My name is Middleman. But don’t let the name fool you. These guys make sure that’s not my job in this band. I work with two very strong male personalities and though at times they butt heads, they’re very sensitive to the fact that I will NOT be the tie-breaker. Unless of course, I have my own distinctive opinion about the issue at hand. And then, of course, majority rules and we all go MY way.
I remember my first recording session in Nashville. I had written an uptempo song that I thought was a smash and as I was directing the band, the piano player/band leader said “You know, this is really a ballad.” I said, “Oh, no, this is definitely an uptempo song…” to which my publisher said “Georgia, you’re new to Nashville. These guys have been doing this for a long time. I would listen to them. If they think it’s a ballad, you might want to record it that way.” I was stunned. I was the writer of the song, was sure I knew how I wanted it to be recorded and yet these two men who had been working in the Nashville music business for way longer than I had, told me “No, that’s NOT how it should be.” And I was too intimidated to speak up for myself. We recorded the song as a ballad and once it was done, I put it away in a drawer never to listen to again. Until fifteen years later, when I made enough money to buy back the rights to that damn song so I could record it again one day MY way.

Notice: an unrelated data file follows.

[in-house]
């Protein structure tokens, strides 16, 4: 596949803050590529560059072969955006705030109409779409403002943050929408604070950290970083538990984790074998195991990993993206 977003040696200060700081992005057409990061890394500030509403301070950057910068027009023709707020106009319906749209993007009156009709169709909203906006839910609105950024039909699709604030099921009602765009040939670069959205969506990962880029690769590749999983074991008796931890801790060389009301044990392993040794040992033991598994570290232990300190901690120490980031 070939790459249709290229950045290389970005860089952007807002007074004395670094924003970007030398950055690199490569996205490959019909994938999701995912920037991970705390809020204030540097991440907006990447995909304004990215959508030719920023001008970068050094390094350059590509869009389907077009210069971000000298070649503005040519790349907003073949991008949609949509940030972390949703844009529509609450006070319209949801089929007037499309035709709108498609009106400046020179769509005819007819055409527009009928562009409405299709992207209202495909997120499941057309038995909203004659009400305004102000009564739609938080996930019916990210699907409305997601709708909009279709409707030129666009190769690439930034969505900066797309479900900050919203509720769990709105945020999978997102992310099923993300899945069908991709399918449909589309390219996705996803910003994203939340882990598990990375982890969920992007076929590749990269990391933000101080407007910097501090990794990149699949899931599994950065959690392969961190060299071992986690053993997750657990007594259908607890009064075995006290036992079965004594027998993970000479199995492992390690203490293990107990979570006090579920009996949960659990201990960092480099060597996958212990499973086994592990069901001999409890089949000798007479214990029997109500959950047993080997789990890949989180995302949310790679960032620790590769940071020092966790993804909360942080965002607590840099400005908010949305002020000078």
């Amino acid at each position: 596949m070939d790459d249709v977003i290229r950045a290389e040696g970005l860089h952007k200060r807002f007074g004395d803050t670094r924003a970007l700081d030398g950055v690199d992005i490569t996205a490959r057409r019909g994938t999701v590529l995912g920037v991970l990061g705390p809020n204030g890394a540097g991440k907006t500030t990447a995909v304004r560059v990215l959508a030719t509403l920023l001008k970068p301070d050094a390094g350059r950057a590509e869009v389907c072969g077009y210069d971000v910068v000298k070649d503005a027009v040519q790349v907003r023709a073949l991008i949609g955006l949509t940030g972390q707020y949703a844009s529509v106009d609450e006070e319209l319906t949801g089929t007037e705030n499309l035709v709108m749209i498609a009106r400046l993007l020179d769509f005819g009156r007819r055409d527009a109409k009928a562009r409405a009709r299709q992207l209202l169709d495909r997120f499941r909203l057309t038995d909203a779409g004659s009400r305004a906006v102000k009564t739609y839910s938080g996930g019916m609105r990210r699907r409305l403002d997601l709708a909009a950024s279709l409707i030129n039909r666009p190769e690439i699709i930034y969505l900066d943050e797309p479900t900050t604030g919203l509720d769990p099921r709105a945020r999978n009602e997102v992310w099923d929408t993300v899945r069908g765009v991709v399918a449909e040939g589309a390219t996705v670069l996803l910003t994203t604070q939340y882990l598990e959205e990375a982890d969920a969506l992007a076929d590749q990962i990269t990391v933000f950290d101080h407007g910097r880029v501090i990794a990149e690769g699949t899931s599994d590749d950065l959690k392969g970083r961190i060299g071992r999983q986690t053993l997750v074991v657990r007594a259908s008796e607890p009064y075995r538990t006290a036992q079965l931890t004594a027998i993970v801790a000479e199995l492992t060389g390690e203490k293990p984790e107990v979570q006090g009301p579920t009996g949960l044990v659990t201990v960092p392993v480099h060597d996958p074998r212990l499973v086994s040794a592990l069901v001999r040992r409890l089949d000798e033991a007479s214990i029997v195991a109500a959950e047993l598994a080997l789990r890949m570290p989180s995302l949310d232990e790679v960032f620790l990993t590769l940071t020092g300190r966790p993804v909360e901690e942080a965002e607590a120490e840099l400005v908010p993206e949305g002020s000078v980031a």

Business is about compromise and it was an invaluable lesson I learned that day: Never work with people who don’t value your opinion. Just don’t do it. When I finally started getting more experience in Nashville, I started feeling more confident about how to express myself and I saw how important it was to surround myself with people I trust and who trust me at work. Life is too short. I am always interested in someone else’s perspective if they feel passionate about something but when it comes down to the final decision, it should be the writer who decides the final vote. He/she is the creator, he/she knows how it should go.
So what do you do when there are three writers on a song and all three have a different idea of how things should roll? Such are the dilemmas of Blue Sky Riders. What’s interesting to me about this band is that I feel truly respected here and when I have an opinion, I speak up and feel I am heard. Sometimes I side with Gary; sometimes with Kenny. Sometimes I have a third point of view. But because this band is rooted in respect for one another, we simply talk it through before that pit in our stomach turns into a full-grown stress bomb. Sometimes I forget that and hold it in. I’ll wake up with that sick feeling in my belly because I DIDN’T say anything and I’m always amazed to find out that I’m not the only one with that feeling. We three are very much in sync with each other and I’m learning with age that you HAVE to speak up. Again, life is too short. And once you do, you find out all kinds of neat things, like “Wow. I felt the exact same way but didn’t know how to bring that up.” It’s amazing what gets accomplished when people actually sit down and say the hard stuff.